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Scholarly work on RCV

I have started a bibliography of recent, empirical, and peer-reviewed work on ranked-choice voting.

My hope is that the page will be useful to policymakers and researchers. So far, it covers burdens on voters, burdens on election officials, effects on candidates and parties, causes of adoption/repeal, and book-length historical accounts.

Please reach out if you have something to add.

Women in New York City’s ranked-choice City Council

New Yorkers elected their City Council under the single transferable vote (STV), 1937-45. Council voted in June 1945 to extend its own term from two to four years. The next STV election would have been in 1949, but the system was repealed by referendum in November 1947.

Cynthia Terrell asks, “Can you tell me what the highest number of women elected at the same time was under PR in NYC? And what year?” The answer is three, in 1941. Here is a list of all women who served.

November 1937
Genevieve Earle (Fusion, Minority Leader on death of Baruch Charney Vladeck)

November 1939
• Genevieve Earle (Fusion and Citizens’ Non-Partisan, Minority Leader)

November 1941
Rita Casey (Democratic)
• Genevieve Earle (Fusion and Citizens’ Non-Partisan, Minority Leader)
Gertrude Weil Klein (American Labor)

November 1943
• Genevieve Earle (Republican and Citizens’ Non-Partisan, Minority Leader)
• Gertrude Weil Klein (American Labor)

November 1945
• Genevieve Earle (Republican and Citizens’ Non-Partisan, Minority Leader)
Mae V. Gallis (Democratic, appointed to serve in place of James A. Phillips, pending special election in November 1947)*
Bertha Schwartz (Democratic)

Source for featured image: NYC Campaign Finance Board.

Getting it done

PR would take a bipartisan deal.

It is now clear that important thinkers have endorsed the idea of proportional representation. One even accepts the possibility of a multi-party chamber.

No doubt, some of this support is due to the fact that Democrats may need proportional voting. Their votes are now so geographically concentrated that, even with a popular vote exceeding Obama’s 2008 performance, they may not carry the House next week. The question is how you pass PR in a party-line world. Spoiler: you probably need Republican votes and therefore to mandate low nomination barriers.

Continue reading “Getting it done”

Reform measures in November 2018

Just a short note about Election Day referenda on alternative voting systems. I have been too busy to follow developments closely. The British Columbia vote on proportional representation is interesting to watch, however. All the old arguments are coming back out, which is what you could expect here, should we ever see another PR vote in a city or state with party competition. Anyway…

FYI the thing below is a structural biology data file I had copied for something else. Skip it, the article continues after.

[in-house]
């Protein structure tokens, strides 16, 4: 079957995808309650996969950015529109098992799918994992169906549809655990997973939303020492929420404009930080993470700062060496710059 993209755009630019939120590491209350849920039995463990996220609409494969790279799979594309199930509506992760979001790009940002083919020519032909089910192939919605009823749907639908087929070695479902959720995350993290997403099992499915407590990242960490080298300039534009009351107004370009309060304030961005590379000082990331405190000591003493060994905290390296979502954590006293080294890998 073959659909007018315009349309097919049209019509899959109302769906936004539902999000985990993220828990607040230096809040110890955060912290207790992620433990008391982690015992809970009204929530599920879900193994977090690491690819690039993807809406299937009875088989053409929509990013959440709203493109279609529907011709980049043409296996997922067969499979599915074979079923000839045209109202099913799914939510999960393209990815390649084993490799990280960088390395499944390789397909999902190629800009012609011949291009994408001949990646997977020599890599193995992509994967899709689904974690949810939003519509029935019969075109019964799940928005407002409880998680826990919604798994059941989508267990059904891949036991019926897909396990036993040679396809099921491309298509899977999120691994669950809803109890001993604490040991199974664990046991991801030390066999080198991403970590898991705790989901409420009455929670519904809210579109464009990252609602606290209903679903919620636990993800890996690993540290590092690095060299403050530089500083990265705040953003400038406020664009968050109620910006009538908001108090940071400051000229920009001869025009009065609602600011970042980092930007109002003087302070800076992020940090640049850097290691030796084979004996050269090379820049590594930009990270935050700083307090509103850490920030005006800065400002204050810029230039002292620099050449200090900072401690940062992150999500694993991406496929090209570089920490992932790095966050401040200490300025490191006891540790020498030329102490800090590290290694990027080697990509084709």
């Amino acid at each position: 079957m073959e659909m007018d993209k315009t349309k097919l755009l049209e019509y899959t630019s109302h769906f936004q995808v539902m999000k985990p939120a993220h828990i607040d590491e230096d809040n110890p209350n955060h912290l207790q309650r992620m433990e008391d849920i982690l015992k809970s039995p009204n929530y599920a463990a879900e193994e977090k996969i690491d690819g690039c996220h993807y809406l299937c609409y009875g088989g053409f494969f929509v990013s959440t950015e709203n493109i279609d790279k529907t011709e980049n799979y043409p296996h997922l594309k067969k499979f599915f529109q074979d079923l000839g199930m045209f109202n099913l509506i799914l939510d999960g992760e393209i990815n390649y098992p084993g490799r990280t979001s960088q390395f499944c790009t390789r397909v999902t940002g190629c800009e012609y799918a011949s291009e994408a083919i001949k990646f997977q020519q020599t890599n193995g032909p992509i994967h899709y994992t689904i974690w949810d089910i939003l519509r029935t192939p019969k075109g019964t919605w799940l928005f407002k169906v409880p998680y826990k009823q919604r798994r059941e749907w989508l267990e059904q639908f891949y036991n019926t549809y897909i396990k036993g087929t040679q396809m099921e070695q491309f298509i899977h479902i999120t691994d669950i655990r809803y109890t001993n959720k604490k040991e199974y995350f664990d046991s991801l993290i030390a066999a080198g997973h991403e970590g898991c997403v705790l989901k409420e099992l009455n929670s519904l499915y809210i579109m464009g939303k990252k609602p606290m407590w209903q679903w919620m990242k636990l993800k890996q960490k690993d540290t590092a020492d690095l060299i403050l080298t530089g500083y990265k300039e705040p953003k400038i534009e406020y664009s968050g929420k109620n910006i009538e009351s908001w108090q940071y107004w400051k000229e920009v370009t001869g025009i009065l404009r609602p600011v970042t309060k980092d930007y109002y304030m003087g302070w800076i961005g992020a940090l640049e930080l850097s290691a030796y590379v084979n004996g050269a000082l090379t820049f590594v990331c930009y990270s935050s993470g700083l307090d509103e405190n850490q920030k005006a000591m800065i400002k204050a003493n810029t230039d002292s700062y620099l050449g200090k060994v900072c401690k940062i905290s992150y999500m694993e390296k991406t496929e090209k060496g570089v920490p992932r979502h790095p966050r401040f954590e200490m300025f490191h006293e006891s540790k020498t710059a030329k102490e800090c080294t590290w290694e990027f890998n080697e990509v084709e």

MEMPHIS (TN): Population 652,236. Voters are asked to repeal a never-implemented system of instant runoff (single-winner ranked-choice) voting. Actress Jennifer Lawrence has urged a “no” vote, working with Represent.US. (She and Represent.US also campaigned for RCV’s retention in Maine.) If implemented, RCV would replace a delayed-runoff system with majority threshold. Voters adopted RCV in 2008 (71 percent in favor). The local reform group, Save IRV Memphis, notes a large drop-off in some wards between the October first round and November runoff. The group says this drop-off is correlated with poverty.

FARGO (ND): Population 122,359. Voters will decide whether to switch to approval voting. Under this rule, voters check off any candidates of which they “approve,” and winners are those with the most votes. Elections to Fargo’s city commission are at large, by plurality, in a four-seat district two districts of two seats each. Backing the measure is the Center for Election Science, recently funded by the Open Philanthropy Project. A CES poll has support at 43 percent (with 36 percent saying “don’t know”). Prof. Mark Johnson of Minnesota State Community and Technical College weighs in. If passed, this would be the first adoption of approval voting for public elections in the US.

LANE COUNTY (OR): Population 369,519. Voters will decide whether to switch to STAR (“Score Then Automatic Runoff”) voting. With STAR, voters rate candidates on a 0-5 scale. Two candidates proceed to a runoff — those with the two highest sums of scores. In the runoff, each ballot counts toward the highest-scored candidate on it. (Ballots without most-preferred candidates do not continue to the runoff — they “exhaust.”) Lane County’s five-member Board of Commissioners is elected in a non-partisan, top-two system to five numbered posts. Backing the measure are STAR Voting for Lane County and the Equal Vote Coalition. STAR was invented in 2014. Organizers secured 16,000 signatures. Alan Zundel (formerly of UNLV) weighs in.

Sorry if I missed any. Let me know by the usual channels.